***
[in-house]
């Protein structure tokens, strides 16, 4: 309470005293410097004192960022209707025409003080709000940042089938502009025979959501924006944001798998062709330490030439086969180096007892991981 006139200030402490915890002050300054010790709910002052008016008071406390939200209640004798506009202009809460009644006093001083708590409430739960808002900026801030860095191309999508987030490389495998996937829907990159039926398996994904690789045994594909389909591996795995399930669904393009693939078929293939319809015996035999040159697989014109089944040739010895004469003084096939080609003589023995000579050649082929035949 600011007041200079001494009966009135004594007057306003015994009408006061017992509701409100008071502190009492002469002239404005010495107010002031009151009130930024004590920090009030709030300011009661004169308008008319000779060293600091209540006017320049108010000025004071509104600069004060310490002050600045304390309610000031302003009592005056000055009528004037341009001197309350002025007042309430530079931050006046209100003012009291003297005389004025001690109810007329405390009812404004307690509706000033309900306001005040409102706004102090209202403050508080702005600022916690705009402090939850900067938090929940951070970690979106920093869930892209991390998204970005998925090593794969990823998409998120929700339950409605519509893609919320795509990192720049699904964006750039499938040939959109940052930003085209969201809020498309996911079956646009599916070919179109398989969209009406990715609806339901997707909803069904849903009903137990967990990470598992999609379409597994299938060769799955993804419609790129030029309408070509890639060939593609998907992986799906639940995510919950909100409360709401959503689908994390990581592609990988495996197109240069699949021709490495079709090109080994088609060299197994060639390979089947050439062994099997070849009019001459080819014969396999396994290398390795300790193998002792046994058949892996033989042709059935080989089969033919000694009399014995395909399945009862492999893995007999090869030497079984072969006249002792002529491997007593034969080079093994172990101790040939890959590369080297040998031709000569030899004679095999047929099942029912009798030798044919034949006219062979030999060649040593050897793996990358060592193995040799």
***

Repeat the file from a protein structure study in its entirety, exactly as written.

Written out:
[in-house]
């Protein structure tokens, strides 16, 4: 309470005293410097004192960022209707025409003080709000940042089938502009025979959501924006944001798998062709330490030439086969180096007892991981 006139200030402490915890002050300054010790709910002052008016008071406390939200209640004798506009202009809460009644006093001083708590409430739960808002900026801030860095191309999508987030490389495998996937829907990159039926398996994904690789045994594909389909591996795995399930669904393009693939078929293939319809015996035999040159697989014109089944040739010895004469003084096939080609003589023995000579050649082929035949 600011007041200079001494009966009135004594007057306003015994009408006061017992509701409100008071502190009492002469002239404005010495107010002031009151009130930024004590920090009030709030300011009661004169308008008319000779060293600091209540006017320049108010000025004071509104600069004060310490002050600045304390309610000031302003009592005056000055009528004037341009001197309350002025007042309430530079931050006046209100003012009291003297005389004025001690109810007329405390009812404004307690509706000033309900306001005040409102706004102090209202403050508080702005600022916690705009402090939850900067938090929940951070970690979106920093869930892209991390998204970005998925090593794969990823998409998120929700339950409605519509893609919320795509990192720049699904964006750039499938040939959109940052930003085209969201809020498309996911079956646009599916070919179109398989969209009406990715609806339901997707909803069904849903009903137990967990990470598992999609379409597994299938060769799955993804419609790129030029309408070509890639060939593609998907992986799906639940995510919950909100409360709401959503689908994390990581592609990988495996197109240069699949021709490495079709090109080994088609060299197994060639390979089947050439062994099997070849009019001459080819014969396999396994290398390795300790193998002792046994058949892996033989042709059935080989089969033919000694009399014995395909399945009862492999893995007999090869030497079984072969006249002792002529491997007593034969080079093994172990101790040939890959590369080297040998031709000569030899004679095999047929099942029912009798030798044919034949006219062979030999060649040593050897793996990358060592193995040799």